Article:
As I took my seat I couldn’t help but notice the contrast from last night: small town country and western bar vs. the glitz of a big city casino lounge; a packed house of very young and devoted fans who bought admission tickets vs. a few empty tables and an older, well dressed crowd that, in the main did not know EYB beyond the fact they were this Thursday’s no charge entertainment sponsored by KAT 103, a local country radio station. Knowing from personal experience how a performer will play off the audience response, I was concerned the band/audience electricity might not be the same high voltage I felt last night.
My concerns were quickly put to rest. The radio personality gave a great introduction which included mention of the band’s success on the ‘red dirt circuit’ (Texas and Oklahoma) and the fact the bass player was a home town boy (brought extra applause from family and friends in the crowd). The audience may not have known the words to all the songs, but they understood good music and soon the dance floor was filled with future fans that looked like they just might buy a ticket the next time the band was in the area.
When the last song had been played, I made my way to where a group of Jonathan’s high school friends were standing. It was very special for me to have the opportunity to get caught up on the lives of those ‘kids’ who had shared the stage with my son in musicals, show choir and band at Westside High School in Omaha. Jeff, the drummer in Jonathan’s first band, was graduating from pharmacy school next week. Jill, an accomplished country singer in her own right, told me to watch for her CD release in October. Peter, not yet a doctor, was working in a health related field. Diedre, arguably the prettiest girl in the room, perhaps any room, was married and living in Denver and just happened to be in town visiting her parents.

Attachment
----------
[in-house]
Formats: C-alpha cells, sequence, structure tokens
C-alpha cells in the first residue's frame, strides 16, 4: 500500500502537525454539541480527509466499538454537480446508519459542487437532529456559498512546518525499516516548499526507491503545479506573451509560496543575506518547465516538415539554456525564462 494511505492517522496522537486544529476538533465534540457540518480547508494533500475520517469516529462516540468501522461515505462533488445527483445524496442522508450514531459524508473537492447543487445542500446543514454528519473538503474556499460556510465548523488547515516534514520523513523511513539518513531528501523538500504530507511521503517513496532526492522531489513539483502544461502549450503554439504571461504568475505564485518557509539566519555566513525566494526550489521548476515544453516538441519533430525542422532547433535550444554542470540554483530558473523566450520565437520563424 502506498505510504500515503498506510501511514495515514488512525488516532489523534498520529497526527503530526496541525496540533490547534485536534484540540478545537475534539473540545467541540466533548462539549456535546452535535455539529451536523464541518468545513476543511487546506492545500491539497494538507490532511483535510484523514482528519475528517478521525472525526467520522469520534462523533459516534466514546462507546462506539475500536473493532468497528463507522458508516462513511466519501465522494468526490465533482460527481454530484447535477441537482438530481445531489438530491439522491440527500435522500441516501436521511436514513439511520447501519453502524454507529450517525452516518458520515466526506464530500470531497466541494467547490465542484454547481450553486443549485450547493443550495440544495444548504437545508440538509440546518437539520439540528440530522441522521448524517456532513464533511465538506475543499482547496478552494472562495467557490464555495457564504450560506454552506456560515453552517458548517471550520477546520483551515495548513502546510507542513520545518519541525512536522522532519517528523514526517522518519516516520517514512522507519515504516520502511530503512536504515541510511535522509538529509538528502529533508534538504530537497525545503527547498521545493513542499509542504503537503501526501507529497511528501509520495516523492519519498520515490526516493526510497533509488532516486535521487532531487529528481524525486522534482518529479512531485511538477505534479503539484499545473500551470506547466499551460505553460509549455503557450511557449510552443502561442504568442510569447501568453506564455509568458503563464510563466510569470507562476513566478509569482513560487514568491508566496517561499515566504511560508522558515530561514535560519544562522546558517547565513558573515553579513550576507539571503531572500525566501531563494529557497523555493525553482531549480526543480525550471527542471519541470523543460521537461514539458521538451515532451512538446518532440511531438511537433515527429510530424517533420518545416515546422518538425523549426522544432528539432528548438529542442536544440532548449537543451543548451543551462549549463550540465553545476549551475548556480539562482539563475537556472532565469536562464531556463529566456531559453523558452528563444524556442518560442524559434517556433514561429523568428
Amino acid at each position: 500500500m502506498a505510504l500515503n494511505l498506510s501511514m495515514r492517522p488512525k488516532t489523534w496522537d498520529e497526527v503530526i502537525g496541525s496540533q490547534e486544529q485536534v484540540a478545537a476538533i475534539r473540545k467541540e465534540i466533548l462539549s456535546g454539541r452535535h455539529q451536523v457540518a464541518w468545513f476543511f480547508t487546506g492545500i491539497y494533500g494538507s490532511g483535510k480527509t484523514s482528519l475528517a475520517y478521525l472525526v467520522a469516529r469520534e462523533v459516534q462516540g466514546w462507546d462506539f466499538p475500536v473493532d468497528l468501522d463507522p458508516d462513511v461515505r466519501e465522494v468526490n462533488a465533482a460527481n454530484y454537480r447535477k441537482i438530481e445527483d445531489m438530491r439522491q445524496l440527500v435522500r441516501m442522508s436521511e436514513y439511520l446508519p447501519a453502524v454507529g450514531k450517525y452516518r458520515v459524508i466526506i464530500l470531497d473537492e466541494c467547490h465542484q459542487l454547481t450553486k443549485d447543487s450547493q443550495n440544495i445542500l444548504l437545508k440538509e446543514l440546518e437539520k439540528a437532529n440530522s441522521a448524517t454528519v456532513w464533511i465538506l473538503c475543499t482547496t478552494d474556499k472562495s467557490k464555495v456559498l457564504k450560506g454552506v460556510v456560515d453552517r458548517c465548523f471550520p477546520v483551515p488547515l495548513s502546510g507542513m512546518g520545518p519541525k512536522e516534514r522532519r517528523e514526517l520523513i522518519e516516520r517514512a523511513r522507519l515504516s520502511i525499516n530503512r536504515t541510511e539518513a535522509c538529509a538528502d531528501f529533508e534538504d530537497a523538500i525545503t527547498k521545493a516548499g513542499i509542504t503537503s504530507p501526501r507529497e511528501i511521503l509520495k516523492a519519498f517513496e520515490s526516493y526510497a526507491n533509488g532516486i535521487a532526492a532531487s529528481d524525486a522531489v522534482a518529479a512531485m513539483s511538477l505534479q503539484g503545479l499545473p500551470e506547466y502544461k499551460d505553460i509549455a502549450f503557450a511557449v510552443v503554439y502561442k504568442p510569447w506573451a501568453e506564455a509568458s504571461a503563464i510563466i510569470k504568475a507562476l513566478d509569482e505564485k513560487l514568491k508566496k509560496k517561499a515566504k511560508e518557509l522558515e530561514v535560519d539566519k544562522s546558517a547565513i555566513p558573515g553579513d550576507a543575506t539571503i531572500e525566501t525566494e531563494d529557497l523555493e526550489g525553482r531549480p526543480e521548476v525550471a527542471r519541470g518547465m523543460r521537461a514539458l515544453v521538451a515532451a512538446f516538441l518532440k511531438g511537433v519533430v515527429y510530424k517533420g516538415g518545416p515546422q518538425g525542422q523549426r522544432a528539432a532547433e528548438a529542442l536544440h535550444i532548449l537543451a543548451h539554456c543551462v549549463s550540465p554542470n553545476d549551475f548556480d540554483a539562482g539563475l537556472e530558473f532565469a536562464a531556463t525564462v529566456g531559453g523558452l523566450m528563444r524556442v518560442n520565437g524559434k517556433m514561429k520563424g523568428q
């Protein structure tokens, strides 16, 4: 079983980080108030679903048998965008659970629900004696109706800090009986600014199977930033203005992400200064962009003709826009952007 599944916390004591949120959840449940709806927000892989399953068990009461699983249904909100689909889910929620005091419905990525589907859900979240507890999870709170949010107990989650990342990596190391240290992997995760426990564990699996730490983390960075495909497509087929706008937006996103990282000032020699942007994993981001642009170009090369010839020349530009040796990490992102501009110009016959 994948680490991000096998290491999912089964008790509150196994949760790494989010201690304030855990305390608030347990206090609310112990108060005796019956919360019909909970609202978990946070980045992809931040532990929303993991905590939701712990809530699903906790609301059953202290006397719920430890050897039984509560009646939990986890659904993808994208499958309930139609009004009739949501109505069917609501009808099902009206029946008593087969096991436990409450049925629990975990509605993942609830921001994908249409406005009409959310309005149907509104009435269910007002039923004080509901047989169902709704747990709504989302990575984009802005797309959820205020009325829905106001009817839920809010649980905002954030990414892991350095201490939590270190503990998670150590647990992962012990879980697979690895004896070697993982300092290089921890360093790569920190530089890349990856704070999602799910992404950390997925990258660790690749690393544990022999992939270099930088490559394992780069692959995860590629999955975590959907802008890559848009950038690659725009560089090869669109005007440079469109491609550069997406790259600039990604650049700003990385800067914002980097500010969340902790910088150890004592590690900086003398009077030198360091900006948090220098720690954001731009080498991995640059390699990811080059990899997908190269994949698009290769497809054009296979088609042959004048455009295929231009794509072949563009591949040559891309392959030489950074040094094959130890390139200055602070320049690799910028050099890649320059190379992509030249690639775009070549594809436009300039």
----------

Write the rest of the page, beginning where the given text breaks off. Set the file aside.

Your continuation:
Finally, family-wise, it was just me and George watching Jonathan doing his own catching up. Knowing it would be a while until I saw him again, it was difficult to say goodbye to my son and wish him well as the band headed for performances Friday in Chicago, Saturday in Minneapolis and then on to Nashville for some studio work. I was glad he would not have to be taking his turn at the wheel of the van, but could go down the road in relative safety in the bus. Words alone could not convey the joy in my heart for what he and the EYB had contributed these past two days.
When George and I got back to his home we finished the evening with a couple of Baileys Irish Creams and two good cigars. I found myself suddenly very tired and knowing I had a long drive back home in a few hours, I headed for bed. The window was open and I could smell the moisture laden air and hear the rain falling on the house, so when I slid under the comforter it didn’t take me long to go to sleep. Just long enough to lay there and realize the past two days had been pretty special.
While drinking some orange juice and coffee we watched the TV weather news. There was a wide, dark red area on the map which indicated possible severe storms; it nearly covered my entire route home. I was on the road by 7:30 and drove through steady rain until I turned South at York. From there to the Kansas/Oklahoma border the weather was constantly improving and it was top down the rest of the way to Fort Worth where I joined Brenda for a light dinner and a rehash of three of the best days I could recall.